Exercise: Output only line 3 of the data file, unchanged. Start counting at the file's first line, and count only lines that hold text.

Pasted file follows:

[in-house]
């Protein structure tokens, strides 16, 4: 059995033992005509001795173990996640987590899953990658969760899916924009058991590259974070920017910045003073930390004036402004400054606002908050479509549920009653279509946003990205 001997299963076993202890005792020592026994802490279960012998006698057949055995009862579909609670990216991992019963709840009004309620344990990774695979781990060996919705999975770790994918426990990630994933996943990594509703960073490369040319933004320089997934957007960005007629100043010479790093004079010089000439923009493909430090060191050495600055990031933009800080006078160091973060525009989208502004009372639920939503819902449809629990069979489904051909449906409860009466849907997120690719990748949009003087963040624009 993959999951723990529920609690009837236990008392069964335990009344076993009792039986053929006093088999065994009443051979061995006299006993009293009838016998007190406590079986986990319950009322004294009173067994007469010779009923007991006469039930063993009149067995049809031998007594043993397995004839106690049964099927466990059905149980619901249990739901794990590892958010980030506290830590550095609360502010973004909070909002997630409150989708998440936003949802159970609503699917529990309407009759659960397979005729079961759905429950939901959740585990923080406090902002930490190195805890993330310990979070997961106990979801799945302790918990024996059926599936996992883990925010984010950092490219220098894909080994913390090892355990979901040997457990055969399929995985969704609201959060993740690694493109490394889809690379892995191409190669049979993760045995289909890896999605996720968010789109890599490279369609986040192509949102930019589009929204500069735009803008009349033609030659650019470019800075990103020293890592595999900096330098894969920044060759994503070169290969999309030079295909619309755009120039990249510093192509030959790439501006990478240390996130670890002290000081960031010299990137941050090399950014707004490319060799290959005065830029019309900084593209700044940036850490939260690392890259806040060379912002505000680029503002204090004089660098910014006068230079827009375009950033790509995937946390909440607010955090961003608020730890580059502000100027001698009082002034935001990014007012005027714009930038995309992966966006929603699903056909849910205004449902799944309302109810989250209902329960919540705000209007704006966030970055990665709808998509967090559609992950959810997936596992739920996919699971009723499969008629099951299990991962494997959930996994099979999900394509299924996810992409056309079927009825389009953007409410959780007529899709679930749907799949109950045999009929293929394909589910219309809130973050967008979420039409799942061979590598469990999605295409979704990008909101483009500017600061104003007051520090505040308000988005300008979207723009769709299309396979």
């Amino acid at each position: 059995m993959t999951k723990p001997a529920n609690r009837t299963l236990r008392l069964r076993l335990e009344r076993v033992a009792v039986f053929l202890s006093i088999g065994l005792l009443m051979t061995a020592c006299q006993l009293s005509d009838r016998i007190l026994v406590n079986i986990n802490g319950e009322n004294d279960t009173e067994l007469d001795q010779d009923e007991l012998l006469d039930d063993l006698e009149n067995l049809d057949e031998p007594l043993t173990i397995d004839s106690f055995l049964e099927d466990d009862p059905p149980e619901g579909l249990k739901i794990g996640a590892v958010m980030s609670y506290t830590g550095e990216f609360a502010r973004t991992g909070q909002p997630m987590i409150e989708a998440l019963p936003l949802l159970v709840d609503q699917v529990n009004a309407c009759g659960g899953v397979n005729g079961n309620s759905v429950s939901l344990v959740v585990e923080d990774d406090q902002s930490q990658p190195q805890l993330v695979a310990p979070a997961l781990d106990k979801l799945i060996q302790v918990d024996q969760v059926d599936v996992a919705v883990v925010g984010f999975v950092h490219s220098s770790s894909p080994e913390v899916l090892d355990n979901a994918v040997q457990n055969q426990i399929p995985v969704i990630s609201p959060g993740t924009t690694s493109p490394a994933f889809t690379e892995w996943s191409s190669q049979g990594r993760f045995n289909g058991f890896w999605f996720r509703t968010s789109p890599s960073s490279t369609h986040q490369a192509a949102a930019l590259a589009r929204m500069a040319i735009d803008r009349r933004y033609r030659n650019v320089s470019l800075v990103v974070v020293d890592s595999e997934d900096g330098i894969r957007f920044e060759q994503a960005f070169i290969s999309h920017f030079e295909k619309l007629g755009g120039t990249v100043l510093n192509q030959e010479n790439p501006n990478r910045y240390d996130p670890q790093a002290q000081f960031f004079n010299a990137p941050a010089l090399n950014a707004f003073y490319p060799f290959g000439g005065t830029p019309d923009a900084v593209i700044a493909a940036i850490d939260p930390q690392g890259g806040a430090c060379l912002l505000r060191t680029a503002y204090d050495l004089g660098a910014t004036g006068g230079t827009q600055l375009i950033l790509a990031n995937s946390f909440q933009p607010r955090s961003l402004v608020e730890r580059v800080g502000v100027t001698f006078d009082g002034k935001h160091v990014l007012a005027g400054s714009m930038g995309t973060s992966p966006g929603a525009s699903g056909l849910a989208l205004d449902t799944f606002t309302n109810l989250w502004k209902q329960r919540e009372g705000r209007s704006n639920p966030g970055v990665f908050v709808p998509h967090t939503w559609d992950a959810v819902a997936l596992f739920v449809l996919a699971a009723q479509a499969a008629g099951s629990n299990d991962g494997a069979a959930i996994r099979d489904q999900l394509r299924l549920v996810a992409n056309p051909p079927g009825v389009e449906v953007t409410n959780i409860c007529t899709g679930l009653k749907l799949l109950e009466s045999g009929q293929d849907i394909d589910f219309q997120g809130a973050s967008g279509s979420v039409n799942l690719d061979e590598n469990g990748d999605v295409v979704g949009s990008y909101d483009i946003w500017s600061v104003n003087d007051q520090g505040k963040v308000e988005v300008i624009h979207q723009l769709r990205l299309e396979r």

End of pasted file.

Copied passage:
């Amino acid at each position: 059995m993959t999951k723990p001997a529920n609690r009837t299963l236990r008392l069964r076993l335990e009344r076993v033992a009792v039986f053929l202890s006093i088999g065994l005792l009443m051979t061995a020592c006299q006993l009293s005509d009838r016998i007190l026994v406590n079986i986990n802490g319950e009322n004294d279960t009173e067994l007469d001795q010779d009923e007991l012998l006469d039930d063993l006698e009149n067995l049809d057949e031998p007594l043993t173990i397995d004839s106690f055995l049964e099927d466990d009862p059905p149980e619901g579909l249990k739901i794990g996640a590892v958010m980030s609670y506290t830590g550095e990216f609360a502010r973004t991992g909070q909002p997630m987590i409150e989708a998440l019963p936003l949802l159970v709840d609503q699917v529990n009004a309407c009759g659960g899953v397979n005729g079961n309620s759905v429950s939901l344990v959740v585990e923080d990774d406090q902002s930490q990658p190195q805890l993330v695979a310990p979070a997961l781990d106990k979801l799945i060996q302790v918990d024996q969760v059926d599936v996992a919705v883990v925010g984010f999975v950092h490219s220098s770790s894909p080994e913390v899916l090892d355990n979901a994918v040997q457990n055969q426990i399929p995985v969704i990630s609201p959060g993740t924009t690694s493109p490394a994933f889809t690379e892995w996943s191409s190669q049979g990594r993760f045995n289909g058991f890896w999605f996720r509703t968010s789109p890599s960073s490279t369609h986040q490369a192509a949102a930019l590259a589009r929204m500069a040319i735009d803008r009349r933004y033609r030659n650019v320089s470019l800075v990103v974070v020293d890592s595999e997934d900096g330098i894969r957007f920044e060759q994503a960005f070169i290969s999309h920017f030079e295909k619309l007629g755009g120039t990249v100043l510093n192509q030959e010479n790439p501006n990478r910045y240390d996130p670890q790093a002290q000081f960031f004079n010299a990137p941050a010089l090399n950014a707004f003073y490319p060799f290959g000439g005065t830029p019309d923009a900084v593209i700044a493909a940036i850490d939260p930390q690392g890259g806040a430090c060379l912002l505000r060191t680029a503002y204090d050495l004089g660098a910014t004036g006068g230079t827009q600055l375009i950033l790509a990031n995937s946390f909440q933009p607010r955090s961003l402004v608020e730890r580059v800080g502000v100027t001698f006078d009082g002034k935001h160091v990014l007012a005027g400054s714009m930038g995309t973060s992966p966006g929603a525009s699903g056909l849910a989208l205004d449902t799944f606002t309302n109810l989250w502004k209902q329960r919540e009372g705000r209007s704006n639920p966030g970055v990665f908050v709808p998509h967090t939503w559609d992950a959810v819902a997936l596992f739920v449809l996919a699971a009723q479509a499969a008629g099951s629990n299990d991962g494997a069979a959930i996994r099979d489904q999900l394509r299924l549920v996810a992409n056309p051909p079927g009825v389009e449906v953007t409410n959780i409860c007529t899709g679930l009653k749907l799949l109950e009466s045999g009929q293929d849907i394909d589910f219309q997120g809130a973050s967008g279509s979420v039409n799942l690719d061979e590598n469990g990748d999605v295409v979704g949009s990008y909101d483009i946003w500017s600061v104003n003087d007051q520090g505040k963040v308000e988005v300008i624009h979207q723009l769709r990205l299309e396979r």